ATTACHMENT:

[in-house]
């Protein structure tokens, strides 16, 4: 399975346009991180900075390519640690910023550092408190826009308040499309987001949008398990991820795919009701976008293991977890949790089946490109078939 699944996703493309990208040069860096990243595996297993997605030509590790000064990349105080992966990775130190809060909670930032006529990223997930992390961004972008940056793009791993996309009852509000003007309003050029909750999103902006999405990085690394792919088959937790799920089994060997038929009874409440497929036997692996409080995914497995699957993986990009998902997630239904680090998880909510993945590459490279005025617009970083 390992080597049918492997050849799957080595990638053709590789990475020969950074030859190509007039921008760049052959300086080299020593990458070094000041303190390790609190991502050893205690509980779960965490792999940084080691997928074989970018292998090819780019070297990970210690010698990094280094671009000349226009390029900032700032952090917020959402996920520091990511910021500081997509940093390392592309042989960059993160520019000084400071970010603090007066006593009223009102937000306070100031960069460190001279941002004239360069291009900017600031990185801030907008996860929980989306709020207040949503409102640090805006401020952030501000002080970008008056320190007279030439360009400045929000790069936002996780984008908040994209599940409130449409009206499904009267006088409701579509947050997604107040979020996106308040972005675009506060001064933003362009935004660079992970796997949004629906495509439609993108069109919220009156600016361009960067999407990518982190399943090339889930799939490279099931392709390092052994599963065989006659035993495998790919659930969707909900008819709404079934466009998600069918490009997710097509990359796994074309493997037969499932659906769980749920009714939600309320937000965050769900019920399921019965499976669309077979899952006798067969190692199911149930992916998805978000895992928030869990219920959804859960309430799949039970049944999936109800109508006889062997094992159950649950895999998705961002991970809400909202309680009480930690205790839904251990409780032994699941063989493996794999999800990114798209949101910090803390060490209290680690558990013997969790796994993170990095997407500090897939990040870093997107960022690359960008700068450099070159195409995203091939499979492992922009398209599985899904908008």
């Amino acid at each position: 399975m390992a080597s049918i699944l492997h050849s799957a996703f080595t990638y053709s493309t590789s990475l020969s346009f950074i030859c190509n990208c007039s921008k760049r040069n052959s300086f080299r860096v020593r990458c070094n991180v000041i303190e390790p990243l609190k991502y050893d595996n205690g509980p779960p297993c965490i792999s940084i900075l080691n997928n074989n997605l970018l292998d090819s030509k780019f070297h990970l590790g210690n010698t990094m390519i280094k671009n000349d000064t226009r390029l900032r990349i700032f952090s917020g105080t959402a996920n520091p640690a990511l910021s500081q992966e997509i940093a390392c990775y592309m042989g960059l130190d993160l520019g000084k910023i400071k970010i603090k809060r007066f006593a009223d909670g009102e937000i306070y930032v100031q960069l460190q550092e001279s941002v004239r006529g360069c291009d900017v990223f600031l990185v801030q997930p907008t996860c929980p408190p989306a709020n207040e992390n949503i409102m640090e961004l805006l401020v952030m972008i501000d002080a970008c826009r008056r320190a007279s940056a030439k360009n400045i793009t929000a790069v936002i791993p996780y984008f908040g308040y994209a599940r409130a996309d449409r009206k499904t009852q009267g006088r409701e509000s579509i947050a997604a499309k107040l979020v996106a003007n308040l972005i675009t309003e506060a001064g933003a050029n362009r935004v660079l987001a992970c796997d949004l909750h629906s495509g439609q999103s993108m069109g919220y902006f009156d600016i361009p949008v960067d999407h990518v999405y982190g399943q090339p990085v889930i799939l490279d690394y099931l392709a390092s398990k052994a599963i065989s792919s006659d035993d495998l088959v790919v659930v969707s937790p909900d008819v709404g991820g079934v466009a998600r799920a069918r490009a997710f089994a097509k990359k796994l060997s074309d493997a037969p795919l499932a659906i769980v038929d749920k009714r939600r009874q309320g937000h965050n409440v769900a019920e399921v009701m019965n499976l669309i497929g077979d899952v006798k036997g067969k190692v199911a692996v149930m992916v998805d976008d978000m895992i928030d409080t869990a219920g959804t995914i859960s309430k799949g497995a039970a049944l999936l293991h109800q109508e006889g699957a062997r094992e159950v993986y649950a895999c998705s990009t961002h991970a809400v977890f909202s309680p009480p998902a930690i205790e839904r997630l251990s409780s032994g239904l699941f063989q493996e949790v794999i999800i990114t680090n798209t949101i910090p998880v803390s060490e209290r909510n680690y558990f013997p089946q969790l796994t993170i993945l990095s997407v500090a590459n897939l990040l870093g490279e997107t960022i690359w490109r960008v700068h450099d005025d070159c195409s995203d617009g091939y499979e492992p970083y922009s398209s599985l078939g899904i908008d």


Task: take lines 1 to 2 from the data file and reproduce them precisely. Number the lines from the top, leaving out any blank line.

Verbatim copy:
[in-house]
């Protein structure tokens, strides 16, 4: 399975346009991180900075390519640690910023550092408190826009308040499309987001949008398990991820795919009701976008293991977890949790089946490109078939 699944996703493309990208040069860096990243595996297993997605030509590790000064990349105080992966990775130190809060909670930032006529990223997930992390961004972008940056793009791993996309009852509000003007309003050029909750999103902006999405990085690394792919088959937790799920089994060997038929009874409440497929036997692996409080995914497995699957993986990009998902997630239904680090998880909510993945590459490279005025617009970083 390992080597049918492997050849799957080595990638053709590789990475020969950074030859190509007039921008760049052959300086080299020593990458070094000041303190390790609190991502050893205690509980779960965490792999940084080691997928074989970018292998090819780019070297990970210690010698990094280094671009000349226009390029900032700032952090917020959402996920520091990511910021500081997509940093390392592309042989960059993160520019000084400071970010603090007066006593009223009102937000306070100031960069460190001279941002004239360069291009900017600031990185801030907008996860929980989306709020207040949503409102640090805006401020952030501000002080970008008056320190007279030439360009400045929000790069936002996780984008908040994209599940409130449409009206499904009267006088409701579509947050997604107040979020996106308040972005675009506060001064933003362009935004660079992970796997949004629906495509439609993108069109919220009156600016361009960067999407990518982190399943090339889930799939490279099931392709390092052994599963065989006659035993495998790919659930969707909900008819709404079934466009998600069918490009997710097509990359796994074309493997037969499932659906769980749920009714939600309320937000965050769900019920399921019965499976669309077979899952006798067969190692199911149930992916998805978000895992928030869990219920959804859960309430799949039970049944999936109800109508006889062997094992159950649950895999998705961002991970809400909202309680009480930690205790839904251990409780032994699941063989493996794999999800990114798209949101910090803390060490209290680690558990013997969790796994993170990095997407500090897939990040870093997107960022690359960008700068450099070159195409995203091939499979492992922009398209599985899904908008």